Note: This release is based on a news release issued by the National Institute of Dental and Craniofacial Research
Photo: Jeff Murray, M.D., the study's senior author and professor of pediatrics in the UI Roy J. and Lucille A. Carver College of Medicine. Click here for a high-resolution version of the image.
Audio: Listen to Jeff Murray answer questions about his research here.
Jan. 3, 2007
Genetic Inability To Detoxify Cigarette Smoke Increases Cleft Lip Risk
A fetus that lacks both copies of a gene involved in detoxifying cigarette smoke and whose mother smokes during the pregnancy has a substantially increased risk of developing a cleft lip and/or palate, according a University of Iowa-led international study.
About 25 percent of babies of European ancestry and up to 60 percent of those of Asian ancestry lack both copies of the gene, which is called GSTT1. The finding is believed to mark the first time a gene-environment interaction in clefting has been documented at the molecular level. The study, which appears in the January issue of the American Journal of Human Genetics, was funded by the National Institute of Dental and Craniofacial Research (NIDCR), part of the National Institutes of Health.
"If a pregnant woman smokes 15 cigarettes or more per day, and her fetus doesn't have any working copies of the GSTT1 gene, then the chances of the fetus developing a cleft increase nearly 20 fold," said Jeff Murray, M.D., the study's senior author and professor of pediatrics in the UI Roy J. and Lucille A. Carver College of Medicine with joint appointments in pediatric dentistry in the College of Dentistry, biology in the College of Liberal Arts and Sciences, and epidemiology in the College of Public Health.
"We've known for years that complex traits such as cleft lip and palate are caused by the interactions between genes and the environment," said Murray, who also is the Roy J. Carver Chair in Perinatal Health. "The pregnant mother who smokes provides a toxic environmental exposure, which can then be greatly amplified by the genetics of the fetus to produce the cleft.
"We hope this finding will give families further motivation to stop smoking during pregnancy," he added.
Without the functioning gene, a fetus cannot remove the toxins that may be transferred across the placenta when the mother smokes.
In the United States, about one in every 600 babies is born with isolated, also called nonsyndromic, cleft lip and/or palate. Although the condition is largely correctable with several surgeries, the condition can take an emotional and financial toll on families.
Murray said the bulk of the research was carried out by Min Shi, Ph.D., a former UI graduate student in biology who is now a researcher at the National Institute of Environmental Health Sciences.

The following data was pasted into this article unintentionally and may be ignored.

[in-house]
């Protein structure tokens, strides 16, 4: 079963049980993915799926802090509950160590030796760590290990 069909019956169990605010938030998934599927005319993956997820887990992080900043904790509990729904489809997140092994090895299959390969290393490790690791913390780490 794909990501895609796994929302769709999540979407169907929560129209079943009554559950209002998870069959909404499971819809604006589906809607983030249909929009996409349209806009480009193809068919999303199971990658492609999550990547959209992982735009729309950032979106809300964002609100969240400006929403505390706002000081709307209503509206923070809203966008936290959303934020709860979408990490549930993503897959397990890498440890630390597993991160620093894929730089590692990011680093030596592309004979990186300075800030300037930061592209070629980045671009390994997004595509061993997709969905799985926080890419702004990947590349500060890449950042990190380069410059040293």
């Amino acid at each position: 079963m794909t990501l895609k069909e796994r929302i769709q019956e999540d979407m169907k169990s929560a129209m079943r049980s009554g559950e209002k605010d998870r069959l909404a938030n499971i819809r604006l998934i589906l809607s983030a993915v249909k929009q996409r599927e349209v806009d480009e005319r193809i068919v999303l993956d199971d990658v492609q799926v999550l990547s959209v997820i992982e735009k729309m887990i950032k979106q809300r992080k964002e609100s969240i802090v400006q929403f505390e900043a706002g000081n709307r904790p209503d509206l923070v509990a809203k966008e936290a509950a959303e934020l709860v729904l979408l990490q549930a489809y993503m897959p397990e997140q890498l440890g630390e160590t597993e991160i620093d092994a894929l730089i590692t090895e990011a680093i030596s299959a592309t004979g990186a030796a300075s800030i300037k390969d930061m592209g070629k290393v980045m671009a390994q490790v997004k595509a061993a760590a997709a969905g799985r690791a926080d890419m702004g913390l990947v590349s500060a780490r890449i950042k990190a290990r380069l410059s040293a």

"Min was particularly capable in carrying out both the laboratory benchwork and conducting the statistical analysis to bring together data on more than 5,000 individuals," Murray said.
The UI teamed with colleagues in Denmark to assemble a list of 16 genes of interest, each of which encode proteins that plug into various pathways involved in detoxifying dangerous chemicals.
"We picked genes that previous evidence showed either are directly involved in cigarette smoke toxicity or are major players in general toxicity management in people," said Kaare Christensen, a scientist at the University of Southern Denmark in Odense and a lead author on the paper.
Because these genes can vary considerably from person to person, the team wanted to see which variations might adversely affect a person's ability to break down the toxic products of cigarette smoke.
Using an existing database of 1,244 children with clefts, as well as their parents and siblings, the scientists analyzed 5,000 DNA samples. Data from participating families in Denmark and Iowa helped the team independently confirm the findings. The Iowa data was gathered through the Iowa Registry for Congenital and Inherited Disorders, directed by Paul Romitti, Ph.D.
The researchers also used the free-access NIDCR-funded COGENE project, a comprehensive online database of genes expressed throughout the various stages of development. Working closely with Mike Lovett at Washington University in St Louis, one of COGENE's founders, the team used the database to focus on genes that are both expressed and switched on in craniofacial structures during the first five to 12 weeks of fetal development, when cleft lip and/or palate occurs.
The data from Iowa and Denmark helped reveal that pregnant women who smoked and also carried fetuses that lacked the GSTT1 enzyme were much more likely to give birth to a baby with a cleft.
"It may be that be that the lip and palate can form normally without GSTT1," said Murray. "But when the chemicals in cigarette smoke challenge the normal development of these structures, fetuses that lack the gene are at a distinct disadvantage."
Murray said he and his collaborators will continue their genetic analyses.
"We now have data from about 350 genes on this cohort of families," he said. "It's certainly a more complicated analysis to perform, but we're working our way through it and hope to have some very interesting data in the months ahead."
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